'/aids/'?[edit | edit source]

Originally we were going to die as /aidg/, but instead we eventually settled on a rebranding to AI Dynamic Storytelling. Not dead yet, it seems.

But if NovelAI is the popular choice, why not rebrand to that?[edit | edit source]

The self-immolation of Latitude taught us that naming ourselves after a specific service was a bad idea if that service was going to turn around and shit on you later. It is preferable to cover the entire field rather than just one storyteller, regardless of who is the most popular option.

>A lot of words for "it was funny so we kept it"

What are "Theme Fridays"?[edit | edit source]

Theme Fridays are a biweekly event where Anons post prompts that contain a recurring idea picked on every other week.

Originally the theme was decided on a vote, but we decided to change to a random pick using the current thread's post number as a seed for reproducibility after one of our votes was rigged. That ended up being a crapshoot since chance-based selection wasn't fun and themes had to be less specific to appeal to a large number of people, leading to transformation friday.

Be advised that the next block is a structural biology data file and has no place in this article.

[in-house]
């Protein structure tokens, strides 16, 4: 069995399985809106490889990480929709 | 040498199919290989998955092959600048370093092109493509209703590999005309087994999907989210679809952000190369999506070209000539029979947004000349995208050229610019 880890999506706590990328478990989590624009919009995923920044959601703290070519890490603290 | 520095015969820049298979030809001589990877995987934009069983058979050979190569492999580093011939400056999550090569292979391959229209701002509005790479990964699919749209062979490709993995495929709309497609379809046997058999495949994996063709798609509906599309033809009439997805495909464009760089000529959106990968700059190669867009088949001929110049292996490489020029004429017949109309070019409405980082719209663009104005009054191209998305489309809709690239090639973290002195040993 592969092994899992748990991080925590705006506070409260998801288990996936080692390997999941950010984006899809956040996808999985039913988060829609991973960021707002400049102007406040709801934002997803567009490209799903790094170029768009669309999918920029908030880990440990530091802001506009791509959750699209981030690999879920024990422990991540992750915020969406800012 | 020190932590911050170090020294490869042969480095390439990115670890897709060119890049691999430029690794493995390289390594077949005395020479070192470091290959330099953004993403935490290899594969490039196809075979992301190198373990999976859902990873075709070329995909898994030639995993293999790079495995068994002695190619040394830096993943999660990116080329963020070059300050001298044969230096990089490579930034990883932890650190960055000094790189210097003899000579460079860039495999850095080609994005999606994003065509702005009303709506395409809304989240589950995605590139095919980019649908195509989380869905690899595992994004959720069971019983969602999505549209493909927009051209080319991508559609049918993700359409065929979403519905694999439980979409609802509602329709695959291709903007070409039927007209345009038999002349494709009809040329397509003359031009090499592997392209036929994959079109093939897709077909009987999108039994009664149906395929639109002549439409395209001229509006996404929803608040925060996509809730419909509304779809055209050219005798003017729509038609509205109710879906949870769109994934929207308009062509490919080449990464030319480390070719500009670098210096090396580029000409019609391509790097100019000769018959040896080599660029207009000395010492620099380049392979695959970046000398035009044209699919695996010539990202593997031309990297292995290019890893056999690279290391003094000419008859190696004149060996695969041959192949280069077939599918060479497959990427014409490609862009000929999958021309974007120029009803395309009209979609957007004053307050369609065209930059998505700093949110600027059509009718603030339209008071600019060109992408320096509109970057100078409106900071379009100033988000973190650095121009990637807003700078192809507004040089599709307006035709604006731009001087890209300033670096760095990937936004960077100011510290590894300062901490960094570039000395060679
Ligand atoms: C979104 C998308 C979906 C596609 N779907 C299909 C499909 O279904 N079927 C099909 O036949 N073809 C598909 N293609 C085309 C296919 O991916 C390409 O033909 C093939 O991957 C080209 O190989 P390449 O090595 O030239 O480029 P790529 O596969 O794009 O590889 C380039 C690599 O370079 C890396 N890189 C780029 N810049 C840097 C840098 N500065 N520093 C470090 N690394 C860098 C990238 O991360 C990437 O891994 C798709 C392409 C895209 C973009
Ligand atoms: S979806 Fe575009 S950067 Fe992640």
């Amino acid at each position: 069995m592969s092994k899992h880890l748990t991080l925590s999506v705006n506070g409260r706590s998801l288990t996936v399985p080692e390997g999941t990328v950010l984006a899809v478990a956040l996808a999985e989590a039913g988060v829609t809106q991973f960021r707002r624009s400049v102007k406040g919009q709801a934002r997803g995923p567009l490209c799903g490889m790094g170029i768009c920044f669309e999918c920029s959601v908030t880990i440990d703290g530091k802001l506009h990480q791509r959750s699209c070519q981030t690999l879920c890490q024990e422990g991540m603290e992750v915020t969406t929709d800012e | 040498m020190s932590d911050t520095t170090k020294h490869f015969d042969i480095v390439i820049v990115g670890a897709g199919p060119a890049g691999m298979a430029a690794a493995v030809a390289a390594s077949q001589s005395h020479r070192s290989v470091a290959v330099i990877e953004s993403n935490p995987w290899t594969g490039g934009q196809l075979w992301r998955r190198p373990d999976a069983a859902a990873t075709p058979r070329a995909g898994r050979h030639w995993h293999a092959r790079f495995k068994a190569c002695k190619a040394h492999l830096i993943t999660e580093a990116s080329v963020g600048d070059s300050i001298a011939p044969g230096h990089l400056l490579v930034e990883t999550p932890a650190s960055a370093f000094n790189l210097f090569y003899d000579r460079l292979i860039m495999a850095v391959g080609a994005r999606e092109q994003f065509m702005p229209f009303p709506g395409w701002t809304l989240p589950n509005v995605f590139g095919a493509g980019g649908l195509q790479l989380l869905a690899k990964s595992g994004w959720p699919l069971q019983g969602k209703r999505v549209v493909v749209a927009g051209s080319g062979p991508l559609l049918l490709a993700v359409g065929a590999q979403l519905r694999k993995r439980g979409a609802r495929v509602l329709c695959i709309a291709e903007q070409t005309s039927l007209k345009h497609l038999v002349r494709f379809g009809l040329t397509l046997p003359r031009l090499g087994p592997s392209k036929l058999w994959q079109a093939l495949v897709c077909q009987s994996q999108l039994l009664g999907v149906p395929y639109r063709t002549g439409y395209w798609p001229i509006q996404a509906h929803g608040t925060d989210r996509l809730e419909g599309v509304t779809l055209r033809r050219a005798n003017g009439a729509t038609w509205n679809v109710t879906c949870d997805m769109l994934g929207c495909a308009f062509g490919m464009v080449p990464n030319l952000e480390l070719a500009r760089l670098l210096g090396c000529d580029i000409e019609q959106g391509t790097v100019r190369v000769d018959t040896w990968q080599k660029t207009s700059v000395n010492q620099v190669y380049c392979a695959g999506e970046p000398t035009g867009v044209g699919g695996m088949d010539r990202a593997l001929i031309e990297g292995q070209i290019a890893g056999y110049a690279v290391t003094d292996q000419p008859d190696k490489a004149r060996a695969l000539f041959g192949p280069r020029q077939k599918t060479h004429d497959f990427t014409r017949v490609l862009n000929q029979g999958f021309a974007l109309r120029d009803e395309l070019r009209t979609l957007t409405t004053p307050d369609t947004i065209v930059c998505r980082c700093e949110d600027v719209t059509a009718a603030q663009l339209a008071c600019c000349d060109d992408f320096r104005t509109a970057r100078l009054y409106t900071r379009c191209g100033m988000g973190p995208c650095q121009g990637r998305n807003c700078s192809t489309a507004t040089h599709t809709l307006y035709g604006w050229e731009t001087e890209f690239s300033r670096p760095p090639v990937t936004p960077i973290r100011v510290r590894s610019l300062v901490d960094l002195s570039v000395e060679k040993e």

We're back to voting for the foreseeable future.

What is the state of the general?[edit | edit source]

Dragon is dead thrice over, leaving the above-mentioned alternatives as platforms people are using. Things are slow, but constant. Both HoloAI and NovelAI are improving their services, but NAI has the upper hand with Euterpe.

20B is training, but no one knows when it'll end—or if it'll be any good. Here's hoping!

What happened to the original coomer's guide?[edit | edit source]

It's still available due to being hosted on GitHub, but, yeah, the main guy behind it is gone. That's why this is here.

What happened to clubanon?[edit | edit source]

What do you mean? He's still around.